While Margulies was able to tap into some of those real emotions to color the character, she had to walk a fine line when it came to how much to express on her face, even during highly-charged scenes in which she does find a tear in her suit, when she agrees to transport dead and diseased monkeys in the trunk of her car, or even when she’s fighting to continue on in her work, despite others’ concerns about her continuing.
“When you’re finding things like Ebola Zaire in the tissue and then you find a rip in your suit, you want to let some of that anxiety out, but Nancy’s not a hysterical person,” Margulies says. “The conditions and the dialogue, on top of what we’re wearing, get you into the intensity without even trying — but you have to reel it in at times.”
The biggest challenge Margulies found while working on “The Hot Zone” was in her wardrobe. For pivotal scenes in which Jaax is working with the virus, she is in a haztmat suit, and the one production gave Margulies was authentic — down to the ventilation system that whirs when the suit is zipped and everything is working properly.
“I discovered that I’m horrifically claustrophobic,” she shares. “And with the noise, you can’t even hear yourself, let alone your [scene] mate, and acting is reacting, so if I can’t hear him I find that to be also strangely lonely. You’re stuck in the suit and you don’t feel like you’re part of the room. I felt detached in a really strange way.”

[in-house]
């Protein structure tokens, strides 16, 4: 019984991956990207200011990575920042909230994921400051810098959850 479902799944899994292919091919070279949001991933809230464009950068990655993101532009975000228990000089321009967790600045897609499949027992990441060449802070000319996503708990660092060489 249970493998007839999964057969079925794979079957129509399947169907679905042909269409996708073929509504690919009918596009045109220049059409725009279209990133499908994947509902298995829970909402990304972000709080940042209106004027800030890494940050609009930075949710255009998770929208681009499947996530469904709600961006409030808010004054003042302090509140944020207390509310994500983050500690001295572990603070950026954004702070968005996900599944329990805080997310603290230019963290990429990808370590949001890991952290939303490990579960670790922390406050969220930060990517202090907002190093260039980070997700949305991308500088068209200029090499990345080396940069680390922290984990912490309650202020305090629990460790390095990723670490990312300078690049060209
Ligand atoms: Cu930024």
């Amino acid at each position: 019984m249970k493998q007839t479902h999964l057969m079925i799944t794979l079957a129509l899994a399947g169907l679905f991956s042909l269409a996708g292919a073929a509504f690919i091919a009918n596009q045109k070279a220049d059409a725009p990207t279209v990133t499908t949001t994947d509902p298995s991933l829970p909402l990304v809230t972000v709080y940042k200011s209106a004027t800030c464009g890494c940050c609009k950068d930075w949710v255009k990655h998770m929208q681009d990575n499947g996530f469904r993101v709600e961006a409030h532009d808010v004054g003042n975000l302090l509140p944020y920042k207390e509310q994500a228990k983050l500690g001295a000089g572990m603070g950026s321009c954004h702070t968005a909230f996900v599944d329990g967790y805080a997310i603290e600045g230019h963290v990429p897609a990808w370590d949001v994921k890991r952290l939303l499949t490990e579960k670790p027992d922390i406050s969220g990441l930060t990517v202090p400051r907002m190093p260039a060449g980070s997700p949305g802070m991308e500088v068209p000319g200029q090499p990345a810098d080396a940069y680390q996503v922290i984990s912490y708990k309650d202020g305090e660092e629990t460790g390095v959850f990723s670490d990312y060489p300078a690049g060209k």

The specifics of the science also proved somewhat problematic for Margulies, but she received training from “one of the best infectious disease specialists,” Jaax’ real-life nephew Michael Smit. Margulies worked with him on everything from “how to hold all of the lab equipment, how to one word comport oneself in a lab, what you’re looking out for, what you want to avoid, that when you have a pipette and you’re taking tissue out of a bottle and putting in a chemical to see how it is reacting to it you can’t touch the side of the glass bottle — all of these protocols that you have to learn,” she recalls.
When Margulies met with Jaax early on in the process of the project, she asked her if she was afraid to walk into Level 4 biohazard labs where she was putting her life on the life. Jaax replied that it “excited her,” Margulies says. And that, too, became a point of connection for her once she began shooting.